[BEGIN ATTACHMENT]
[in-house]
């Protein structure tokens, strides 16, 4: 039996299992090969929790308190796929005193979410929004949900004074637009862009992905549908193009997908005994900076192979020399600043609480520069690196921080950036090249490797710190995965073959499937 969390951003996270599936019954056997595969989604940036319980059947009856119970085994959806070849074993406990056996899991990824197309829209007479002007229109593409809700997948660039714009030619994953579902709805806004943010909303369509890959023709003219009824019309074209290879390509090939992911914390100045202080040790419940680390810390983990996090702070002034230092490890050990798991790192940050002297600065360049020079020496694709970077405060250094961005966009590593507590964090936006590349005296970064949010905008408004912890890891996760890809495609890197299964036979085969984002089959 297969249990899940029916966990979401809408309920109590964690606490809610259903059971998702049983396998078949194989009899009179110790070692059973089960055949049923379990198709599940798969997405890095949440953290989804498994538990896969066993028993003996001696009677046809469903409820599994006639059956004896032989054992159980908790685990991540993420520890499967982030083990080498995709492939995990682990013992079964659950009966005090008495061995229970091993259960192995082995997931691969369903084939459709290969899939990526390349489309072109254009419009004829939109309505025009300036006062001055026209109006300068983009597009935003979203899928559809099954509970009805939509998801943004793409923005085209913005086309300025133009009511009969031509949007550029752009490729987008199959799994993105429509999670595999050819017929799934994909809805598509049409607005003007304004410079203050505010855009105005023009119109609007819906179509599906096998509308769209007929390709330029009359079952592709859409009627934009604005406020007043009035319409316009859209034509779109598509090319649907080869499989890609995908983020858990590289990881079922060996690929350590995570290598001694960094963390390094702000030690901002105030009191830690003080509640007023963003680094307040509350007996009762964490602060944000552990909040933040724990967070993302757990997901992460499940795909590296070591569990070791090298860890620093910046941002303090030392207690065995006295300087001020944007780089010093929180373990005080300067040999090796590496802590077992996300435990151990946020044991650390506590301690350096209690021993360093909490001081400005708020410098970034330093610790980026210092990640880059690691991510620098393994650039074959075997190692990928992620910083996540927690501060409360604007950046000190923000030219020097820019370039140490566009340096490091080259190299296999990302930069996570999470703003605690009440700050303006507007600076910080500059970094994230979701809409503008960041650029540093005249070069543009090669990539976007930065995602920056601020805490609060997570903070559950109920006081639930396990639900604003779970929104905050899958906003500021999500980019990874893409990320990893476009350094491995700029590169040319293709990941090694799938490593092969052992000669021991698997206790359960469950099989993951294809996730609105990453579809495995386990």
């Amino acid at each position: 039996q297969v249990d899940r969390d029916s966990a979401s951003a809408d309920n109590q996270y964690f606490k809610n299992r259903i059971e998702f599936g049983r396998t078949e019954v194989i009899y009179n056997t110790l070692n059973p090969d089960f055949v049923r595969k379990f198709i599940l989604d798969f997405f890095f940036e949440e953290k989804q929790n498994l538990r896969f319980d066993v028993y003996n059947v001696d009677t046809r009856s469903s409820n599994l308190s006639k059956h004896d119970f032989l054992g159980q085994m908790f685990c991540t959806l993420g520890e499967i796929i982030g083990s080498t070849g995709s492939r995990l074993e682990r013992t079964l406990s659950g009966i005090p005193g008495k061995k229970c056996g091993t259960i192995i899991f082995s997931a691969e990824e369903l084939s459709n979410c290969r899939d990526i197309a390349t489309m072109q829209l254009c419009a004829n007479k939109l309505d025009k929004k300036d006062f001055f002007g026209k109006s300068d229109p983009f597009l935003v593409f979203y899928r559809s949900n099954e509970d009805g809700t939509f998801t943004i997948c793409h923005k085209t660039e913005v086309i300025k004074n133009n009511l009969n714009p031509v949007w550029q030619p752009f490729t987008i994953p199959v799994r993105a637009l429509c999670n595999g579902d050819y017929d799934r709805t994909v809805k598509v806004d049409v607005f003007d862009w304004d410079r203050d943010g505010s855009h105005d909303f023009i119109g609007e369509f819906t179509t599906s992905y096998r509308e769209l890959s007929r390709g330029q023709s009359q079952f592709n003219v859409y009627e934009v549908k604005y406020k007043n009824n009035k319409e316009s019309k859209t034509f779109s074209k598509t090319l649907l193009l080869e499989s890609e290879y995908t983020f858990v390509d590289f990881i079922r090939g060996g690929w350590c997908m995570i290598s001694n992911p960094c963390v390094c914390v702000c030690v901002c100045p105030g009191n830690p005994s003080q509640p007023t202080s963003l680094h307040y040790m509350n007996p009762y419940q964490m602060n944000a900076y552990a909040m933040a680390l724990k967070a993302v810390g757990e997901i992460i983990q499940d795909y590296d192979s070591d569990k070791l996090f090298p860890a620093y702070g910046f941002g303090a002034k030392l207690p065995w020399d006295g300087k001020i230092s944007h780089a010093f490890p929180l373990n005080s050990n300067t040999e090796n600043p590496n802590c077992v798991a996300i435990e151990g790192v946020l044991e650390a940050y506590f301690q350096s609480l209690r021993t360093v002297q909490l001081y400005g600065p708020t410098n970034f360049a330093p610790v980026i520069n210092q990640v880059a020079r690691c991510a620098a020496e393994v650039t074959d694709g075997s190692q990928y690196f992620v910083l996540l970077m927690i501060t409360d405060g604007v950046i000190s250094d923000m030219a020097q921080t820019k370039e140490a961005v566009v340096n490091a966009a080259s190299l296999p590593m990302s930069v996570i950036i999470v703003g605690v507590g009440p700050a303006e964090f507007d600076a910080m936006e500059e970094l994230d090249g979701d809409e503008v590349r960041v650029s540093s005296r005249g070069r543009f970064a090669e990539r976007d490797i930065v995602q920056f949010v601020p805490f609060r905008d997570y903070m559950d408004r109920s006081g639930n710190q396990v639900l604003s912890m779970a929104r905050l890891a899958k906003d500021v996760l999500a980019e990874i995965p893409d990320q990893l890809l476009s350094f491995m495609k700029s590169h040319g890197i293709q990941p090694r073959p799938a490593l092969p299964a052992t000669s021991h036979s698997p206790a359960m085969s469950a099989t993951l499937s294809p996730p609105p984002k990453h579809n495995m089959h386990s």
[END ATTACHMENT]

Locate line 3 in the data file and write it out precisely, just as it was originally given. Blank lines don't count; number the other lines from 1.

């Amino acid at each position: 039996q297969v249990d899940r969390d029916s966990a979401s951003a809408d309920n109590q996270y964690f606490k809610n299992r259903i059971e998702f599936g049983r396998t078949e019954v194989i009899y009179n056997t110790l070692n059973p090969d089960f055949v049923r595969k379990f198709i599940l989604d798969f997405f890095f940036e949440e953290k989804q929790n498994l538990r896969f319980d066993v028993y003996n059947v001696d009677t046809r009856s469903s409820n599994l308190s006639k059956h004896d119970f032989l054992g159980q085994m908790f685990c991540t959806l993420g520890e499967i796929i982030g083990s080498t070849g995709s492939r995990l074993e682990r013992t079964l406990s659950g009966i005090p005193g008495k061995k229970c056996g091993t259960i192995i899991f082995s997931a691969e990824e369903l084939s459709n979410c290969r899939d990526i197309a390349t489309m072109q829209l254009c419009a004829n007479k939109l309505d025009k929004k300036d006062f001055f002007g026209k109006s300068d229109p983009f597009l935003v593409f979203y899928r559809s949900n099954e509970d009805g809700t939509f998801t943004i997948c793409h923005k085209t660039e913005v086309i300025k004074n133009n009511l009969n714009p031509v949007w550029q030619p752009f490729t987008i994953p199959v799994r993105a637009l429509c999670n595999g579902d050819y017929d799934r709805t994909v809805k598509v806004d049409v607005f003007d862009w304004d410079r203050d943010g505010s855009h105005d909303f023009i119109g609007e369509f819906t179509t599906s992905y096998r509308e769209l890959s007929r390709g330029q023709s009359q079952f592709n003219v859409y009627e934009v549908k604005y406020k007043n009824n009035k319409e316009s019309k859209t034509f779109s074209k598509t090319l649907l193009l080869e499989s890609e290879y995908t983020f858990v390509d590289f990881i079922r090939g060996g690929w350590c997908m995570i290598s001694n992911p960094c963390v390094c914390v702000c030690v901002c100045p105030g009191n830690p005994s003080q509640p007023t202080s963003l680094h307040y040790m509350n007996p009762y419940q964490m602060n944000a900076y552990a909040m933040a680390l724990k967070a993302v810390g757990e997901i992460i983990q499940d795909y590296d192979s070591d569990k070791l996090f090298p860890a620093y702070g910046f941002g303090a002034k030392l207690p065995w020399d006295g300087k001020i230092s944007h780089a010093f490890p929180l373990n005080s050990n300067t040999e090796n600043p590496n802590c077992v798991a996300i435990e151990g790192v946020l044991e650390a940050y506590f301690q350096s609480l209690r021993t360093v002297q909490l001081y400005g600065p708020t410098n970034f360049a330093p610790v980026i520069n210092q990640v880059a020079r690691c991510a620098a020496e393994v650039t074959d694709g075997s190692q990928y690196f992620v910083l996540l970077m927690i501060t409360d405060g604007v950046i000190s250094d923000m030219a020097q921080t820019k370039e140490a961005v566009v340096n490091a966009a080259s190299l296999p590593m990302s930069v996570i950036i999470v703003g605690v507590g009440p700050a303006e964090f507007d600076a910080m936006e500059e970094l994230d090249g979701d809409e503008v590349r960041v650029s540093s005296r005249g070069r543009f970064a090669e990539r976007d490797i930065v995602q920056f949010v601020p805490f609060r905008d997570y903070m559950d408004r109920s006081g639930n710190q396990v639900l604003s912890m779970a929104r905050l890891a899958k906003d500021v996760l999500a980019e990874i995965p893409d990320q990893l890809l476009s350094f491995m495609k700029s590169h040319g890197i293709q990941p090694r073959p799938a490593l092969p299964a052992t000669s021991h036979s698997p206790a359960m085969s469950a099989t993951l499937s294809p996730p609105p984002k990453h579809n495995m089959h386990s």